Rune Warhuus is the creator of this module. Please do follow him to encourage him to make more gear like this and post more gear pr0n. Thank you.
After years of somewhat similar wheels and pads and keys that wiggle, we’re finally seeing the ability to get physically expressive with sound in new ways. The Expression E Touché is one of the most compelling cases of that – but to understand, you have to watch, and listen.
So the French company and its fearless young leader Arthur Bouflet have cleverly taken Moogfest as a chance to do just that.
You’ll spot the wooden paddle-looking device beneath Arthur’s hand. It’s something that looks simultaneously vintage and historical and futuristic – a design object whose origin and time can’t quite be placed. And your first reaction, probably, is some skepticism – until you watch just how sensitive and intuitively gestural it is. You may or may not be taken with Arthur’s musical sensibilities – hey, I find it rather cheery and groovy, myself – but pay close attention to the gestures that are possible with it, and I think you’ll be impressed.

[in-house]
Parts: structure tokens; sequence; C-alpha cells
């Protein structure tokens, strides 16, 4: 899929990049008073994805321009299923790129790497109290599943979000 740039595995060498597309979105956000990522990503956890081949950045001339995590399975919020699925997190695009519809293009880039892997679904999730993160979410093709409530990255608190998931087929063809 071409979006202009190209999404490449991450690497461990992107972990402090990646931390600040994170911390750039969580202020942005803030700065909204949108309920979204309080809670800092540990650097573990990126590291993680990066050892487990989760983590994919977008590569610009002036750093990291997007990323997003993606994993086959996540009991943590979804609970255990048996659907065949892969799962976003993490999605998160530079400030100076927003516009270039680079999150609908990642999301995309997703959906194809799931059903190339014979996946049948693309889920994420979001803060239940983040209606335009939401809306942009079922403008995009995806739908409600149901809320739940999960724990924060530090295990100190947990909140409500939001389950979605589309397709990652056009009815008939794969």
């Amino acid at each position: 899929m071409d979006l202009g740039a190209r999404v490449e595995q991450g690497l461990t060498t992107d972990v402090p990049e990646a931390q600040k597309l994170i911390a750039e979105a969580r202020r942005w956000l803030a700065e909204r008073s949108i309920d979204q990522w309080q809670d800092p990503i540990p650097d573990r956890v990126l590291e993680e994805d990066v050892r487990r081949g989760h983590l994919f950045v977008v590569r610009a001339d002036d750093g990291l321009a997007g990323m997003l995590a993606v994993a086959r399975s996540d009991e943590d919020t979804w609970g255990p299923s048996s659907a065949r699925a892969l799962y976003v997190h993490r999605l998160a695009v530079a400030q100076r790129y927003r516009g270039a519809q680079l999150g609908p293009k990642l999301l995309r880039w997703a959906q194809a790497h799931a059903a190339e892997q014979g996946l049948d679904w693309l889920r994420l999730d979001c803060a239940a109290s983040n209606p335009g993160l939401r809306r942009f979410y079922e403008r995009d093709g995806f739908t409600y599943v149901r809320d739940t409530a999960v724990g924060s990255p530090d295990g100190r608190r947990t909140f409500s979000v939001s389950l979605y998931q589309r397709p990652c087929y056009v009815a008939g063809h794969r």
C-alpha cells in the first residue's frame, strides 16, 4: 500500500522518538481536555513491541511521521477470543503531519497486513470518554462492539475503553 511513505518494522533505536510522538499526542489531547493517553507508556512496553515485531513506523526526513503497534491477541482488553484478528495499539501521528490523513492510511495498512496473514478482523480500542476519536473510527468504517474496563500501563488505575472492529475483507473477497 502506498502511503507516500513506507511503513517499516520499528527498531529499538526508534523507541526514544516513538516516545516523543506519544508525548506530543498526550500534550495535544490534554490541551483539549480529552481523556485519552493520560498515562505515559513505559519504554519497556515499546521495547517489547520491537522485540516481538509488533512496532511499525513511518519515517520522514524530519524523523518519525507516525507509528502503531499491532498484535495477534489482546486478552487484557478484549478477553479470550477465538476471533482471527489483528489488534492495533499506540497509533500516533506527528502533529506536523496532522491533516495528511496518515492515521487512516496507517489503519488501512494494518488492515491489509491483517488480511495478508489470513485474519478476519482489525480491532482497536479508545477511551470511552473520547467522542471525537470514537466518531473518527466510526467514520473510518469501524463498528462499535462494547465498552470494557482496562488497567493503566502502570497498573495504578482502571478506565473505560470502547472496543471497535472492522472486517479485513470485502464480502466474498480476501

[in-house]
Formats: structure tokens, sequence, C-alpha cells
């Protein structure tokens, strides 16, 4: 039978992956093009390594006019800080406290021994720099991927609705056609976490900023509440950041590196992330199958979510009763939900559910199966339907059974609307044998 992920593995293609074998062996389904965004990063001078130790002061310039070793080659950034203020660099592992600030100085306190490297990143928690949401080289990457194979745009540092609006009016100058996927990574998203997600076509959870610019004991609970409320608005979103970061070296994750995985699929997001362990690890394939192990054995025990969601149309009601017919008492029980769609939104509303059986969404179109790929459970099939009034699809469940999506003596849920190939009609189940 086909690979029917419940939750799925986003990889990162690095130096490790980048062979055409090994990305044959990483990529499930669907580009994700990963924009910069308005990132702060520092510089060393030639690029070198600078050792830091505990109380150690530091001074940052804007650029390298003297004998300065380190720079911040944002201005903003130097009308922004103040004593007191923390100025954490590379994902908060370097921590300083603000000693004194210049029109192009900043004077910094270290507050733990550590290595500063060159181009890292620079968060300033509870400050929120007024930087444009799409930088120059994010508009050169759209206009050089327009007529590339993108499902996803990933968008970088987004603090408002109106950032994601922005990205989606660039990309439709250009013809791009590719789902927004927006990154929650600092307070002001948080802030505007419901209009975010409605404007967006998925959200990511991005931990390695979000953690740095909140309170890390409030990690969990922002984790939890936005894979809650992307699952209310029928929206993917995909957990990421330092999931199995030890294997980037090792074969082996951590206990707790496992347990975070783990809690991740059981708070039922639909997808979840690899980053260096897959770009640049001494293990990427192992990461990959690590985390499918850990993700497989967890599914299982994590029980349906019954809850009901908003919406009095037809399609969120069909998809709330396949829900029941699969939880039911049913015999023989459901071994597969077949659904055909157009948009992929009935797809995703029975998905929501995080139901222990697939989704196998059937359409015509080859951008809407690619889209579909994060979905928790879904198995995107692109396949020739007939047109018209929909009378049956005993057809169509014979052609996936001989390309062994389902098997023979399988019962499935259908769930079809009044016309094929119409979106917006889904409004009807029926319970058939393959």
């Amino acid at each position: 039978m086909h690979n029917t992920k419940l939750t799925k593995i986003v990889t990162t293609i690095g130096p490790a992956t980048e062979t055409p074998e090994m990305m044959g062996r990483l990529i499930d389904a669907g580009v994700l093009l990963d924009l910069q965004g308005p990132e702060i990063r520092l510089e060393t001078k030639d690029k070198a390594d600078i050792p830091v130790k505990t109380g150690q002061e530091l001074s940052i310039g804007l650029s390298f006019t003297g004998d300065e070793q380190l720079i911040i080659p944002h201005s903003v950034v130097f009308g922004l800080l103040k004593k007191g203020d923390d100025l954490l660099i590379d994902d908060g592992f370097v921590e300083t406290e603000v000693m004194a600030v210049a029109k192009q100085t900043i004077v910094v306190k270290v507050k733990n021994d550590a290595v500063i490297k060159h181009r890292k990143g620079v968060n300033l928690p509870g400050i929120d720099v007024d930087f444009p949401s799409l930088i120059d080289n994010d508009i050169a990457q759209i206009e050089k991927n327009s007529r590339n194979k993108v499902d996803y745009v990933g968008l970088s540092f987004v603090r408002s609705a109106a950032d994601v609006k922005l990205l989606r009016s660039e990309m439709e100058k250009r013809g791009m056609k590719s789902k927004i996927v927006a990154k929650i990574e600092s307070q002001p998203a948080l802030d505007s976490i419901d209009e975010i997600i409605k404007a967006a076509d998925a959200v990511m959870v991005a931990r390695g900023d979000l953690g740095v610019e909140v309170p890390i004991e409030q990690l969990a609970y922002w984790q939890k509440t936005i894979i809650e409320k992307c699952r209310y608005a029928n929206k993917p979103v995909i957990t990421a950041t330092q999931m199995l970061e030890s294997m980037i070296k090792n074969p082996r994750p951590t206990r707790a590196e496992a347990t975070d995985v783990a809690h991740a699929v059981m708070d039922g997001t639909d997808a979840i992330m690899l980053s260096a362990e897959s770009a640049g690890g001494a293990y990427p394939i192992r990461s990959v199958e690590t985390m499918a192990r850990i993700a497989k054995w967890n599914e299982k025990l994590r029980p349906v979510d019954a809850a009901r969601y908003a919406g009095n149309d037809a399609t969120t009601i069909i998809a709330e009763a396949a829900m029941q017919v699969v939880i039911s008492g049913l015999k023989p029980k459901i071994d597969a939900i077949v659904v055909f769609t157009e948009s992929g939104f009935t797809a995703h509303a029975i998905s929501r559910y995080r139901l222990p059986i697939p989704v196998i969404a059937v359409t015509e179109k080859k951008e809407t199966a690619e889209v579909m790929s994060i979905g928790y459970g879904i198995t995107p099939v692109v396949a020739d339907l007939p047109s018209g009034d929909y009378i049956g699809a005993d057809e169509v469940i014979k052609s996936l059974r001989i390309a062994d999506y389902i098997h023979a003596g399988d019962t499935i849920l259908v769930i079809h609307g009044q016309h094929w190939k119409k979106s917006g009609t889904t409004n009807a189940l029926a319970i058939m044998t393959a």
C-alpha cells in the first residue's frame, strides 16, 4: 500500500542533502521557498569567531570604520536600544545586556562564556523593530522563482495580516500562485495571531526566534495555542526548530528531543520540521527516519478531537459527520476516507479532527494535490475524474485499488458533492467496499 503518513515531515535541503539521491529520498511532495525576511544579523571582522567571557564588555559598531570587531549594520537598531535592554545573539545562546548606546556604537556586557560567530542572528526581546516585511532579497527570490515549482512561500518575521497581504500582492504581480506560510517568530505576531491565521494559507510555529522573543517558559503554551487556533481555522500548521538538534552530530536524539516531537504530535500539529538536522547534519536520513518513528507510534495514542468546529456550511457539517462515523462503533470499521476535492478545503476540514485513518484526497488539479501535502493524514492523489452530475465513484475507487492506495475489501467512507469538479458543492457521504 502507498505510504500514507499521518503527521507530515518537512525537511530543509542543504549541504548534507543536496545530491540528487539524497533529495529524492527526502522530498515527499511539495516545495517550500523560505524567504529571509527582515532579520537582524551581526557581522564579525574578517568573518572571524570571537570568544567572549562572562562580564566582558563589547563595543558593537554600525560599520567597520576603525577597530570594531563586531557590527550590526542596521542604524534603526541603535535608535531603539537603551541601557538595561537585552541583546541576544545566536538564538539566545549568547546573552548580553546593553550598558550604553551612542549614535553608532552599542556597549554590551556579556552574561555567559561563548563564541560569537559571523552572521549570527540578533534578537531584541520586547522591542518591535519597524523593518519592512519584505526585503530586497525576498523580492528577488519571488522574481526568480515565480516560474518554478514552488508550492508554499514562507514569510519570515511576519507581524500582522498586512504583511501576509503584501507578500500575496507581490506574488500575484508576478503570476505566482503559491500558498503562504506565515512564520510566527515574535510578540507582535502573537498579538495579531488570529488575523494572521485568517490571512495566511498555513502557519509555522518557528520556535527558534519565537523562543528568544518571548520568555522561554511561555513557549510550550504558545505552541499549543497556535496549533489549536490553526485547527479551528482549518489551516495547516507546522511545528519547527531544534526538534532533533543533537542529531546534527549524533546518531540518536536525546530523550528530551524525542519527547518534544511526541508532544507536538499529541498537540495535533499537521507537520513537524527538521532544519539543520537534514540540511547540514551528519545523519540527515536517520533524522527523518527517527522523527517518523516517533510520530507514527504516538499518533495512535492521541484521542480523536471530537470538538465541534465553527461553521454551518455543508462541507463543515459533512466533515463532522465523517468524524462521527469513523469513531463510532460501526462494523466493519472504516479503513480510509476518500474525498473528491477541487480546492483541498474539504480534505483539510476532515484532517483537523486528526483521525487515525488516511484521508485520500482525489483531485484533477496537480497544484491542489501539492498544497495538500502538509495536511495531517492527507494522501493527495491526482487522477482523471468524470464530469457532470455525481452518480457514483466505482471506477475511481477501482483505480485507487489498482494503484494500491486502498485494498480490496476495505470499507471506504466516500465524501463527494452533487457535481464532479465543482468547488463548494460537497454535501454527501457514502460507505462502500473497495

There’s more than one connection here to Moogfest, the festival-cum-technology meetup coming to North Carolina this week. There’s the custom, limited edition overlay for festival goers, yes, and the fact that Expressive E are going to the festival themselves. But the company have also made great effort to make custom presets for loads of gear, Moog’s equipment included. So that includes apps (Moog Model D for iOS), and hardware (DFAM, Subsequent 37, just to name two in the video).
It’d be hard to demo an expression or sustain pedal, but there’s no need. And it’s easy enough to map those two inputs to any synth. Open-ended, gestural expression is something else – there’s some prep work involved. Hats off, then, to Expressive E for both making an exhaustive library of presets and producing lovely-looking video demos to show why this all matters. (They’ve even mapped our MeeBlip synth.)